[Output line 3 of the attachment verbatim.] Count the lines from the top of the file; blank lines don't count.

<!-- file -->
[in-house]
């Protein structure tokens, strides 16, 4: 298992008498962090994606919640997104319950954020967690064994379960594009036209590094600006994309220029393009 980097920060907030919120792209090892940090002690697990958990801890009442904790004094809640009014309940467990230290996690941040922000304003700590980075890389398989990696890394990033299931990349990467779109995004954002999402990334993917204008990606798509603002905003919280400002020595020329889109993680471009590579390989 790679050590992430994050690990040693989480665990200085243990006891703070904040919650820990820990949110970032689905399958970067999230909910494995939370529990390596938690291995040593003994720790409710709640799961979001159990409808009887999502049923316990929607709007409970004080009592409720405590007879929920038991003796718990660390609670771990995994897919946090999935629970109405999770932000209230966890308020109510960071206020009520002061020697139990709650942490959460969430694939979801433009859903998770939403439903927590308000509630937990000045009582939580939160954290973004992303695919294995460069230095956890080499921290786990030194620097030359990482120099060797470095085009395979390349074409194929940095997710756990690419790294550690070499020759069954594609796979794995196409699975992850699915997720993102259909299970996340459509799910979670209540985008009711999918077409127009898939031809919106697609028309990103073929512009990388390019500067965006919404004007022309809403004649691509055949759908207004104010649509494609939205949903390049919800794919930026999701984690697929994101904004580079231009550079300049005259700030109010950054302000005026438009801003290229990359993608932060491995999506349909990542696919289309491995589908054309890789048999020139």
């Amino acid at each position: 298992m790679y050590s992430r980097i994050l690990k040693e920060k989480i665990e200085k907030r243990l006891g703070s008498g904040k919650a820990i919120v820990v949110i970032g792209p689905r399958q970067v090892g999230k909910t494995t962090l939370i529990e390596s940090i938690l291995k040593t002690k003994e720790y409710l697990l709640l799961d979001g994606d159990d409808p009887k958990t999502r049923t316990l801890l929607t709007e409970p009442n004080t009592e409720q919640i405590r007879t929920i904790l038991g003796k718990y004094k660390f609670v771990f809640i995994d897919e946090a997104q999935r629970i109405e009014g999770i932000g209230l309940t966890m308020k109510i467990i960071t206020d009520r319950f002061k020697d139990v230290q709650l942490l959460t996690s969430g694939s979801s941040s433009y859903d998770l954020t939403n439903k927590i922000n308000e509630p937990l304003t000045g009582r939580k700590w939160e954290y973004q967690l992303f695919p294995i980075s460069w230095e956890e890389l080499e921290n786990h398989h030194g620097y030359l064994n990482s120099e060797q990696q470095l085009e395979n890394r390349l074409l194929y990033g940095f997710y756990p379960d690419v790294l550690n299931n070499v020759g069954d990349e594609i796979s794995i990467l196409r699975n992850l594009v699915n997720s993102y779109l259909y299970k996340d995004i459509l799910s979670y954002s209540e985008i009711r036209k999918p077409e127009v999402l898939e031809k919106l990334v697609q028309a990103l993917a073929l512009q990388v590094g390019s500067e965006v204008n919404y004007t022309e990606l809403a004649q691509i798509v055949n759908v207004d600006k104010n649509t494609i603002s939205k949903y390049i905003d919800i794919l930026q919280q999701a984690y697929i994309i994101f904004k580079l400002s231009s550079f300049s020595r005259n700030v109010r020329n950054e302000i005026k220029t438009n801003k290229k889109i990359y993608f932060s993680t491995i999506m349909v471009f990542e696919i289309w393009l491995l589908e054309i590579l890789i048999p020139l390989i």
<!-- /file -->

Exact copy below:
């Amino acid at each position: 298992m790679y050590s992430r980097i994050l690990k040693e920060k989480i665990e200085k907030r243990l006891g703070s008498g904040k919650a820990i919120v820990v949110i970032g792209p689905r399958q970067v090892g999230k909910t494995t962090l939370i529990e390596s940090i938690l291995k040593t002690k003994e720790y409710l697990l709640l799961d979001g994606d159990d409808p009887k958990t999502r049923t316990l801890l929607t709007e409970p009442n004080t009592e409720q919640i405590r007879t929920i904790l038991g003796k718990y004094k660390f609670v771990f809640i995994d897919e946090a997104q999935r629970i109405e009014g999770i932000g209230l309940t966890m308020k109510i467990i960071t206020d009520r319950f002061k020697d139990v230290q709650l942490l959460t996690s969430g694939s979801s941040s433009y859903d998770l954020t939403n439903k927590i922000n308000e509630p937990l304003t000045g009582r939580k700590w939160e954290y973004q967690l992303f695919p294995i980075s460069w230095e956890e890389l080499e921290n786990h398989h030194g620097y030359l064994n990482s120099e060797q990696q470095l085009e395979n890394r390349l074409l194929y990033g940095f997710y756990p379960d690419v790294l550690n299931n070499v020759g069954d990349e594609i796979s794995i990467l196409r699975n992850l594009v699915n997720s993102y779109l259909y299970k996340d995004i459509l799910s979670y954002s209540e985008i009711r036209k999918p077409e127009v999402l898939e031809k919106l990334v697609q028309a990103l993917a073929l512009q990388v590094g390019s500067e965006v204008n919404y004007t022309e990606l809403a004649q691509i798509v055949n759908v207004d600006k104010n649509t494609i603002s939205k949903y390049i905003d919800i794919l930026q919280q999701a984690y697929i994309i994101f904004k580079l400002s231009s550079f300049s020595r005259n700030v109010r020329n950054e302000i005026k220029t438009n801003k290229k889109i990359y993608f932060s993680t491995i999506m349909v471009f990542e696919i289309w393009l491995l589908e054309i590579l890789i048999p020139l390989i």